Updated: Aug 10, 2021
Insufficiency can show up in disguised or dressed up versions of "They aren't saying yes enough" and "I'm not enough if they say no".
Being able to say no is a skill that requires courage, mind management, honesty, and really good boundaries.
Since it is a skill it takes practice.
Practice means you must be willing to do it badly in order to learn how to do it better.
When someone is practicing setting boundaries for the first time or the 2, 143rd time it may not go well at all.
They may do it awkwardly, they may not have considered all of the variables they will on the 2, 144th time, they may be racked with guilt, or resisting feeling upset that they have to say no at all.
The great news is that we can get better at setting boundaries ourselves by being better at receiving the word no FROM A PLACE OF ABUNDANCE AND SUFFICIENCY.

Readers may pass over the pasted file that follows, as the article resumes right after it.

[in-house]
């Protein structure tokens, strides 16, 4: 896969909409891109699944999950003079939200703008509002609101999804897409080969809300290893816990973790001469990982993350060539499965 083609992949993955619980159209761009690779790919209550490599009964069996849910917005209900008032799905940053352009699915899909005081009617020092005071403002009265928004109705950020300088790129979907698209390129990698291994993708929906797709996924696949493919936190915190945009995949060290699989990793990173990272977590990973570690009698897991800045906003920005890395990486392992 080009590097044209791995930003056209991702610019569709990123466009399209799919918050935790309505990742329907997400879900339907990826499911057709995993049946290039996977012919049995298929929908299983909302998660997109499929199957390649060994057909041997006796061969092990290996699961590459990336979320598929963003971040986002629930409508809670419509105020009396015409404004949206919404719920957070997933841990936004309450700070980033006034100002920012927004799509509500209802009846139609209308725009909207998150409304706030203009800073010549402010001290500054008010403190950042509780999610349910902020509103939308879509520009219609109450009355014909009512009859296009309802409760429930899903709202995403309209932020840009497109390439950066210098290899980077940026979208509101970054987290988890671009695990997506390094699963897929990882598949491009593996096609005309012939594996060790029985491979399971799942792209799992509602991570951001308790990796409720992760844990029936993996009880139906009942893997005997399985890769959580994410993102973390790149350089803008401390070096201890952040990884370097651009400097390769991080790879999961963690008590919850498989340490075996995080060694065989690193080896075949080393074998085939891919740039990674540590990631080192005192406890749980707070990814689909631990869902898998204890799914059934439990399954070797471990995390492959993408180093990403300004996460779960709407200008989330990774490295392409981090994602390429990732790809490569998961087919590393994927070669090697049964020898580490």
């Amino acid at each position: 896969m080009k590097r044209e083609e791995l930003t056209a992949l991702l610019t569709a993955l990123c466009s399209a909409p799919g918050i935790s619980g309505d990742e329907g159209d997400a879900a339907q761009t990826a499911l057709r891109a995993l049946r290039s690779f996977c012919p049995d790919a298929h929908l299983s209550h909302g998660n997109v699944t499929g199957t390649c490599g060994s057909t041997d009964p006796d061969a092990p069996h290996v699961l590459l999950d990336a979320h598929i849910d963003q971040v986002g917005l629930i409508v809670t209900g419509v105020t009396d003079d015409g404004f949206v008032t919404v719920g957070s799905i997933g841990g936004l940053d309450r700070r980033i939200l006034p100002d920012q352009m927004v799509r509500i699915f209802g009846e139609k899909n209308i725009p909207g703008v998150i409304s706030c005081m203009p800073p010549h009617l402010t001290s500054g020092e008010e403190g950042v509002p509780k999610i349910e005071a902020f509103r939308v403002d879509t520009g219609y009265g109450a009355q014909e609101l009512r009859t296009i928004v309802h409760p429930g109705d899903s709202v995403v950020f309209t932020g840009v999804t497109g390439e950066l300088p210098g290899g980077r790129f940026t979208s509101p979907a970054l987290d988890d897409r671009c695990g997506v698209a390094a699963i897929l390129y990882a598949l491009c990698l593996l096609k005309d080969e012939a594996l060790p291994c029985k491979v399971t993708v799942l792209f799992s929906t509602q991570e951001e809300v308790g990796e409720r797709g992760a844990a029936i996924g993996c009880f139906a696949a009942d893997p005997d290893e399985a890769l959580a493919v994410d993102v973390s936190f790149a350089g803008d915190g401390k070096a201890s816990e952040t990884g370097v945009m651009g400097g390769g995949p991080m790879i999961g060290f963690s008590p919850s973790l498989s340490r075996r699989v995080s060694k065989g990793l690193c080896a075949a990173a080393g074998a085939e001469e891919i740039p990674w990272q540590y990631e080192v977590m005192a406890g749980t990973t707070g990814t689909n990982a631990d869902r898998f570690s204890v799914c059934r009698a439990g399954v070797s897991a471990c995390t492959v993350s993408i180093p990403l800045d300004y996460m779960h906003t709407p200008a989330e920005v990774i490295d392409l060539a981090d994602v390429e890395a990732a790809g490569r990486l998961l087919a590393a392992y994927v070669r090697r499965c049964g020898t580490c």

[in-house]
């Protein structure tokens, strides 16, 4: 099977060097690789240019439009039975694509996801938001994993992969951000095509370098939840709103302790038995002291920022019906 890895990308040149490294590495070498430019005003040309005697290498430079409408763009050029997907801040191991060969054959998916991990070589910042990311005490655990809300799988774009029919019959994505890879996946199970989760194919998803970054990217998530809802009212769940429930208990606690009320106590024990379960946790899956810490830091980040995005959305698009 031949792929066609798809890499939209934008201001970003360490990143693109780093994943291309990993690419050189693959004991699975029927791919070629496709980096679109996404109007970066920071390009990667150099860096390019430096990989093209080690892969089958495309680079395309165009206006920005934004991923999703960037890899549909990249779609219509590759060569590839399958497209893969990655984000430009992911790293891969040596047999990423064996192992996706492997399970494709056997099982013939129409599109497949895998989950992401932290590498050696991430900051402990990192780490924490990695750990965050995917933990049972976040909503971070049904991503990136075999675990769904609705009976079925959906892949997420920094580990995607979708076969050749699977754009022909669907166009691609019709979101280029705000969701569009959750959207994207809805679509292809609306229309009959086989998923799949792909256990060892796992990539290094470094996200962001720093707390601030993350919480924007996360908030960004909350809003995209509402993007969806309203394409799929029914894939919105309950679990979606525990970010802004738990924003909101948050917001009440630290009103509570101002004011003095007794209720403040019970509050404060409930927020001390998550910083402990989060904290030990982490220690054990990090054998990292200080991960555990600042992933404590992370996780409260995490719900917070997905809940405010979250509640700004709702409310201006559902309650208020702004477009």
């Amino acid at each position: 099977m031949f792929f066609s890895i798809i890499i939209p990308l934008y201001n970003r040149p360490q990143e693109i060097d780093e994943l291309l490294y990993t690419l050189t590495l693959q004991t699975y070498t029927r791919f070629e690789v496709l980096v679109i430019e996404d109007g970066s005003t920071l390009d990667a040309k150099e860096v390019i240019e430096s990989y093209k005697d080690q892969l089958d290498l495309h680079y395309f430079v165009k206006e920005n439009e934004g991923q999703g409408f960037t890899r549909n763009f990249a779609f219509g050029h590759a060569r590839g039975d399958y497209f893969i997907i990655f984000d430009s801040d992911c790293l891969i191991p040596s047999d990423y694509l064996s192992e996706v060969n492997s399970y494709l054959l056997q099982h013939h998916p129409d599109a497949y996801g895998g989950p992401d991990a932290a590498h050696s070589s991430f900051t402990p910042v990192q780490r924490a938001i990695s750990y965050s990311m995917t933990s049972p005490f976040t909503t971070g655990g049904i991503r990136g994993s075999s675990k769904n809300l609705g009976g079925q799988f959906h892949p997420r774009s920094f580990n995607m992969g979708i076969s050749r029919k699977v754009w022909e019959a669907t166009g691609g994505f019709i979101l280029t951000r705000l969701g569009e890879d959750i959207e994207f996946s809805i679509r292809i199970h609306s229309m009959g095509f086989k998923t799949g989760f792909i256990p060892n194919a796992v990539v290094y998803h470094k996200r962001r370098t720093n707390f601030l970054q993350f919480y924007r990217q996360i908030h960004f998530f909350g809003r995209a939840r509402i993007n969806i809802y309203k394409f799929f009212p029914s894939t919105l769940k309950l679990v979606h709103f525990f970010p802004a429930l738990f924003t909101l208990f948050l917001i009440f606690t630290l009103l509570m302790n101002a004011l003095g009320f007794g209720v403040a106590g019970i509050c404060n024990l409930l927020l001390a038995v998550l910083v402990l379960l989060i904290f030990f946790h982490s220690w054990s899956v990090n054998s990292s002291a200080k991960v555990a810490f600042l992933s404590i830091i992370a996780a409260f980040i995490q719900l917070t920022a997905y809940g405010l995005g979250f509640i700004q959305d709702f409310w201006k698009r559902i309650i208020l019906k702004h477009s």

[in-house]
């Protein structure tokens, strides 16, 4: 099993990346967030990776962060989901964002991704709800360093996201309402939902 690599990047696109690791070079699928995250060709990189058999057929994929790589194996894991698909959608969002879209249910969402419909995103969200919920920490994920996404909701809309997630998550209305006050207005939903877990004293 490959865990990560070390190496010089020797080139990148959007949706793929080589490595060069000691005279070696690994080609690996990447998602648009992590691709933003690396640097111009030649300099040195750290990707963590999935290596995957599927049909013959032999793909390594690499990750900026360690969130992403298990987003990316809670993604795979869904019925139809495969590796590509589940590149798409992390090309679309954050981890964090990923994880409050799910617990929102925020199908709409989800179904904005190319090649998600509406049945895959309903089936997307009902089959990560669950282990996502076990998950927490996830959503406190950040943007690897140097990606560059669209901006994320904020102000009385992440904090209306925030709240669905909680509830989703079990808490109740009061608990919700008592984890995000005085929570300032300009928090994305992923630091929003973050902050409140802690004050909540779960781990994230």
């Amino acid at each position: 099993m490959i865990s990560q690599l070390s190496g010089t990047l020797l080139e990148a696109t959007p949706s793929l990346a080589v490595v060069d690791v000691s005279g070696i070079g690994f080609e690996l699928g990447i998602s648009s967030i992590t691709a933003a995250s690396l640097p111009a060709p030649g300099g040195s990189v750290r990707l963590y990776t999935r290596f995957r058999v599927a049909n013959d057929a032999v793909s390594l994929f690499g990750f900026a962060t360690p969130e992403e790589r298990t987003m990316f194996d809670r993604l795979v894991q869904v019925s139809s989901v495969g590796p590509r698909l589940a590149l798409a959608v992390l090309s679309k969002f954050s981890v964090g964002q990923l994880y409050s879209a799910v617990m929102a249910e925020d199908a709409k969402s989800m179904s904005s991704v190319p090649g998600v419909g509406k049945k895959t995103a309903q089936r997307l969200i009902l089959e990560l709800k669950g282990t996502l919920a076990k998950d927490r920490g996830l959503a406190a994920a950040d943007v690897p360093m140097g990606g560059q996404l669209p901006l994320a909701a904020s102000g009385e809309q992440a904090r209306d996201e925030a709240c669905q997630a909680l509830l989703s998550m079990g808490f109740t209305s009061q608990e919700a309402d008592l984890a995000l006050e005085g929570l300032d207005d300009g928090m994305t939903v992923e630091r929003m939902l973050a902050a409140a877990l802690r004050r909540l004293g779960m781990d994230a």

That's a really important key.
When we are coming from a place of needing someone to say yes to us so that we can feel something or avoid feeling something we believe we don't have the power to do that ourselves.
We are lacking and they are not giving enough.
Sometimes, let's face it, we've been benefiting from someone saying yes to us regardless of whether they actually want to or not. When they say no, we get to step up to the plate and manage our minds on our own.
But here's a little pep talk if it is your turn at bat now.
You don't need them to say yes or pretend in order to feel loved or important.
You don't need them to lie or comply to feel needed or valuable.
You don't need to make it mean something sad about you or something like, "I'm just not fun enough".
You don't need to make it mean something negative about them, that they are selfish or rude or mean.
And you don't have to feel guilty about even thinking those things at all.
You are a human...and so are they.
But being human gets a WHOLE LOT EASIER when we get honed in on meeting our own needs instead of trying to figure out how to get them met from someone else.
We really are the best qualified for that position.